Crater-in-progress near LAX is for underground stormwater treatment system
Many commuters along Westchester Parkway have been wondering: Why are workers digging a massive crater near LAX?
As it turns out, the excavation happening behind St. Bernard High School, near Falmouth Avenue, is to make way for a massive underground stormwater filtration system to treat runoff from LAX and surrounding areas — as much as 8.1 million gallons of it.
The Argo Sub-Basin Facility, primarily preventing runoff onto Dockweiler State Beach, is slated for completion in the fall of 2020.
Hardly any of it will be visible when work is done. Representatives from Los Angeles World Airports, the agency that governs LAX, held a community meeting in March that discussed what to put on top of the facility after its completion, with many attendees leaning towards recreational or open space.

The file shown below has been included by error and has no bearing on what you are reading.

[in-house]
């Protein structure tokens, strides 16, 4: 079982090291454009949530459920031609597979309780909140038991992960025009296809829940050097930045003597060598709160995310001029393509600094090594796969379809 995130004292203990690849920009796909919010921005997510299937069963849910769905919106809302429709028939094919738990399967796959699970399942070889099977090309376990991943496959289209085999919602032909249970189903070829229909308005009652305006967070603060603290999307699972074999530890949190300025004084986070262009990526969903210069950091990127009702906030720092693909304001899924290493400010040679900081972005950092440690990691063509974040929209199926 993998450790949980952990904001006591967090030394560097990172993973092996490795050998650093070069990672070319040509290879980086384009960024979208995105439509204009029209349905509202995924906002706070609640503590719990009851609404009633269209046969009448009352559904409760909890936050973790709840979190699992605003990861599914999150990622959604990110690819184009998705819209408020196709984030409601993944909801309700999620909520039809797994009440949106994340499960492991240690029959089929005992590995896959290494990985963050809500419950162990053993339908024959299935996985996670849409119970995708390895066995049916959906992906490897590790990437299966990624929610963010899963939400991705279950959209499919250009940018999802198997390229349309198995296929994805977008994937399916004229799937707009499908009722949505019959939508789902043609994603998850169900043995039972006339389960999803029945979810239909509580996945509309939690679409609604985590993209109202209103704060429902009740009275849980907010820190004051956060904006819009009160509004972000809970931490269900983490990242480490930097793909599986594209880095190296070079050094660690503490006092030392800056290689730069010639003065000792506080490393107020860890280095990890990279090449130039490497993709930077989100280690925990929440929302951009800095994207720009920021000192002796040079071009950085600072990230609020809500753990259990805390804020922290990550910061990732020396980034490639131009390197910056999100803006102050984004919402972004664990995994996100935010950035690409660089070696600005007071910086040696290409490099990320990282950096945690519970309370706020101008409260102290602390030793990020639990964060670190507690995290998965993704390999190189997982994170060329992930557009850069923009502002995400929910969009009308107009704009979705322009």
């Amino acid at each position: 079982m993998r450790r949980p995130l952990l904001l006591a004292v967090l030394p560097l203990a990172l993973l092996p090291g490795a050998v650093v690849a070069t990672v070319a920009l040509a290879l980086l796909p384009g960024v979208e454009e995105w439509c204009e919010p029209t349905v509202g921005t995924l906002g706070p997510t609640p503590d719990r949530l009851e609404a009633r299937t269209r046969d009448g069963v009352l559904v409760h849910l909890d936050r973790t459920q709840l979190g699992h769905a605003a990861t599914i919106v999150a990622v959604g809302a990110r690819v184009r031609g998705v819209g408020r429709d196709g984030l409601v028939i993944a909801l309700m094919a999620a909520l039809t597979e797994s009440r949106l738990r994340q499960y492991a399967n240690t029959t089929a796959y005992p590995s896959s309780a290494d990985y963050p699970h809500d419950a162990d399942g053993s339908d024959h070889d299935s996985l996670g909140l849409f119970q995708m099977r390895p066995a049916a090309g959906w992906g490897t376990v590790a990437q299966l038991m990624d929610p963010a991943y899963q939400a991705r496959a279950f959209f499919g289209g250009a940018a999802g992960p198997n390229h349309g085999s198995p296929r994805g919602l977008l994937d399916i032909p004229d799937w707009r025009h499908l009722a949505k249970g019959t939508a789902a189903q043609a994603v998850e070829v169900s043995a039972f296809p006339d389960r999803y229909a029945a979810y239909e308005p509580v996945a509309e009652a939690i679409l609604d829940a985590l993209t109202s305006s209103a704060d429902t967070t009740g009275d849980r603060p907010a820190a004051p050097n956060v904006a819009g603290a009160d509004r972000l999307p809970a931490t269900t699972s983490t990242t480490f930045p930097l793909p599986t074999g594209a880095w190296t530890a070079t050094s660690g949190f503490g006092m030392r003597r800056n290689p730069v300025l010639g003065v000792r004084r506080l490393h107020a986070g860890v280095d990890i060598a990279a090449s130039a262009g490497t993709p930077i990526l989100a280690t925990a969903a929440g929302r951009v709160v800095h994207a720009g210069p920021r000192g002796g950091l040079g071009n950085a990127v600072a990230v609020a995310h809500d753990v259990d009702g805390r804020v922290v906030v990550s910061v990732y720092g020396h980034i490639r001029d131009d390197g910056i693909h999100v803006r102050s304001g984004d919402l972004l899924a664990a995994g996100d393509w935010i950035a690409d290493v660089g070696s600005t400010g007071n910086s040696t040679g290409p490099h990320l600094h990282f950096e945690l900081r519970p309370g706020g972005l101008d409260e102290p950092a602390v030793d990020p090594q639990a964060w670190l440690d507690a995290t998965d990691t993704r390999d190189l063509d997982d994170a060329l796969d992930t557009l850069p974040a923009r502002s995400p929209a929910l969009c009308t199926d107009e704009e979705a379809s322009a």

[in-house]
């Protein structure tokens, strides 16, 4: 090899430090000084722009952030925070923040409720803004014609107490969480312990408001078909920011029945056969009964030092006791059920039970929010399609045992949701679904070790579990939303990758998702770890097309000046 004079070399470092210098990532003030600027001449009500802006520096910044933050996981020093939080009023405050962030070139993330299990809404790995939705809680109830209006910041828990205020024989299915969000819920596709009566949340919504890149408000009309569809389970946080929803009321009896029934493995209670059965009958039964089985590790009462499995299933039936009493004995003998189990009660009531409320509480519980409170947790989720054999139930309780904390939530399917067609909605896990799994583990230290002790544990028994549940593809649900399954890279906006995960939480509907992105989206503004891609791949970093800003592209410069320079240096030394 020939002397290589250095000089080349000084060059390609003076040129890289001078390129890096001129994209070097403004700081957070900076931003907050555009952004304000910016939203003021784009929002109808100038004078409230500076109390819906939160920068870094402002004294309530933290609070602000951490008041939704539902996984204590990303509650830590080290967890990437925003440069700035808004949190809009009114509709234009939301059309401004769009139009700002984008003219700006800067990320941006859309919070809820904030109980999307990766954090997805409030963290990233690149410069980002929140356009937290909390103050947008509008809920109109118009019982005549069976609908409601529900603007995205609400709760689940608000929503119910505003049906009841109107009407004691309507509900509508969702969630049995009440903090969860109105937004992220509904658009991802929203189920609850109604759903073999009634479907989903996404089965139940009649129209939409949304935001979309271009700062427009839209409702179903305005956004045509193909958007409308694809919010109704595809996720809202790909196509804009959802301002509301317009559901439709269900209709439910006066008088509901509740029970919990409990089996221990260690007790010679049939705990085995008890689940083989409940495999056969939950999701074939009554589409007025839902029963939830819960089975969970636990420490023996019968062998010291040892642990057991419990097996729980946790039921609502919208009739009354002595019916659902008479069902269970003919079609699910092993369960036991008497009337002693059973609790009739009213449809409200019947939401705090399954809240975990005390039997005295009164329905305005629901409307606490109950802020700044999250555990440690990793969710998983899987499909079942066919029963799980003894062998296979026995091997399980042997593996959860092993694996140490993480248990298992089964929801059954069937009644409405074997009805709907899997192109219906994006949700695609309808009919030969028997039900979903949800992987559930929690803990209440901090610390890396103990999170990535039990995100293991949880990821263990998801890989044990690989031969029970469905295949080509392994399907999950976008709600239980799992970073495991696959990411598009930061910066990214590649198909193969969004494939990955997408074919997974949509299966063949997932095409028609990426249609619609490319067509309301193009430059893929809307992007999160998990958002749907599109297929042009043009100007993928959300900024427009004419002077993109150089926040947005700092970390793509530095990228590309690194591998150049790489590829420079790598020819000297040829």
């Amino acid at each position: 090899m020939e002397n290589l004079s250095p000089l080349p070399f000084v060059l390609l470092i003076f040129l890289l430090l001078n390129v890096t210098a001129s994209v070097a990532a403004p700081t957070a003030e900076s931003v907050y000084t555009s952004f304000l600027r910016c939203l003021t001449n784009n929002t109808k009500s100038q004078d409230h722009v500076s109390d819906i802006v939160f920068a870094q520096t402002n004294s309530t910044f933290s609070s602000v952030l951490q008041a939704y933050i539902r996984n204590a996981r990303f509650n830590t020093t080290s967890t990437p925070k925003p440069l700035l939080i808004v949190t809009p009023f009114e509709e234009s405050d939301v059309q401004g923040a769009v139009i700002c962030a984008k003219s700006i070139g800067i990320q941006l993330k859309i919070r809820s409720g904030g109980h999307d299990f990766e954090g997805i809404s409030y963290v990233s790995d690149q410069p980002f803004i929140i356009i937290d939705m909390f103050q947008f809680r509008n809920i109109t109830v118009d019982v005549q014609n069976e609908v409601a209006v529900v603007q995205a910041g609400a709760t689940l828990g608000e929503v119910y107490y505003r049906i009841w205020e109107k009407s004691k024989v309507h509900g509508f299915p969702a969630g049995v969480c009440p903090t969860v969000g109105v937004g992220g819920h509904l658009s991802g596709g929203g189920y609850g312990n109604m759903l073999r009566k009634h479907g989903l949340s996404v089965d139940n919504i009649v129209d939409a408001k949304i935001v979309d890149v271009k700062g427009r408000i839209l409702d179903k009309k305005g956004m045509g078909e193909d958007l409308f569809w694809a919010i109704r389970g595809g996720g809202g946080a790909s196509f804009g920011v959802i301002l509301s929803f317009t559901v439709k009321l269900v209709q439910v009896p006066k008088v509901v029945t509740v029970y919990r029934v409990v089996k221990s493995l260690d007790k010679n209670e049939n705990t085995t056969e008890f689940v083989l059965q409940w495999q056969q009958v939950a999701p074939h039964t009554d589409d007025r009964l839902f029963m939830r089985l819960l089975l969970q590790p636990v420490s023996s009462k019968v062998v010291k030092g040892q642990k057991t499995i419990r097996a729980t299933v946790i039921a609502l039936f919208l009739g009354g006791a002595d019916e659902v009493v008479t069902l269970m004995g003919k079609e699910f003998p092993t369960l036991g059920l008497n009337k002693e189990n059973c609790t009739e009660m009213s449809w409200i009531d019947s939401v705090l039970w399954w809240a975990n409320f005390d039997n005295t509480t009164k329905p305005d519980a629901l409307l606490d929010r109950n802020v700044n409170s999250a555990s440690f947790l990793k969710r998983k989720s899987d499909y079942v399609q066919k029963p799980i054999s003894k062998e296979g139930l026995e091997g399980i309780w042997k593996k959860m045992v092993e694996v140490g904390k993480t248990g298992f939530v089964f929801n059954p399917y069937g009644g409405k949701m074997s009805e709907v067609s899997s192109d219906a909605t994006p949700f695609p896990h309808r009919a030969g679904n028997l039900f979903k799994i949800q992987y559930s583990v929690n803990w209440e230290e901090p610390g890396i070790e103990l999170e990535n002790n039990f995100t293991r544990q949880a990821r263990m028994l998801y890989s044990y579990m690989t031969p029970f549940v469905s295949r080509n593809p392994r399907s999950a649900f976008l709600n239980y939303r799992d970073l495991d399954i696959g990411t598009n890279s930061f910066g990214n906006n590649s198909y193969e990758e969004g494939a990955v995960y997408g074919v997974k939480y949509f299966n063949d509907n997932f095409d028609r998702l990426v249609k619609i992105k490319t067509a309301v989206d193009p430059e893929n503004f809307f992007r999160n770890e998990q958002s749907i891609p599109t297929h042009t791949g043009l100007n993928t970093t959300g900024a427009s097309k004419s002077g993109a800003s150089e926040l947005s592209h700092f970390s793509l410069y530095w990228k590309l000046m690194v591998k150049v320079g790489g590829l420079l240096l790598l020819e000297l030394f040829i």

Excavation began last year and is expected to resume in a few weeks until workers reach a depth of 27 feet, said Heather Johnson of the Los Angeles Bureau of Sanitation.
The project has already been recognized for its sustainability potential. In January the Institute for Sustainable Structures gave the future stormwater capture and treatment system its Envision Silver award for sustainable infrastructure.
“The Argo Drain Sub-Basin Facility will support the long-term needs and goals of the Westchester, Playa del Rey and Los Angeles International Airport communities by supporting the development of recreational and economic development opportunities in the area and helping to clean up Santa Monica Bay and surrounding beaches,” Institute of Sustainable Structures President and CEO John Stanton said.
The underground water storage tank — a full 250 feet in diameter — is being designed by OHL USA, a civil engineering firm. Though it’s being built on land controlled by LAX, the city’s Bureau of Sanitation is participating in the excavation and construction.
— Gary Walker